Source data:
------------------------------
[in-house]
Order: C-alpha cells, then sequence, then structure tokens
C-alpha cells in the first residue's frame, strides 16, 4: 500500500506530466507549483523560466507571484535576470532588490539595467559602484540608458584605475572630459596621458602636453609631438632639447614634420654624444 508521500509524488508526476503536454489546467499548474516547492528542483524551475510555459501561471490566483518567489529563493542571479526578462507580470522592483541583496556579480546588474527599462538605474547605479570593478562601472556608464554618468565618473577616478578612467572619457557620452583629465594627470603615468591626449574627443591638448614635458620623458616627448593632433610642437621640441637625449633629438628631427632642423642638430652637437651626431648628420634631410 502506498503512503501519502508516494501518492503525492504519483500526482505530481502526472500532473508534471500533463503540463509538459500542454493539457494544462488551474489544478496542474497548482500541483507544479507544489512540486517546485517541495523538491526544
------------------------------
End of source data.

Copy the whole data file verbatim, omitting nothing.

[in-house]
Order: C-alpha cells, then sequence, then structure tokens
C-alpha cells in the first residue's frame, strides 16, 4: 500500500506530466507549483523560466507571484535576470532588490539595467559602484540608458584605475572630459596621458602636453609631438632639447614634420654624444 508521500509524488508526476503536454489546467499548474516547492528542483524551475510555459501561471490566483518567489529563493542571479526578462507580470522592483541583496556579480546588474527599462538605474547605479570593478562601472556608464554618468565618473577616478578612467572619457557620452583629465594627470603615468591626449574627443591638448614635458620623458616627448593632433610642437621640441637625449633629438628631427632642423642638430652637437651626431648628420634631410 502506498503512503501519502508516494501518492503525492504519483500526482505530481502526472500532473508534471500533463503540463509538459500542454493539457494544462488551474489544478496542474497548482500541483507544479507544489512540486517546485517541495523538491526544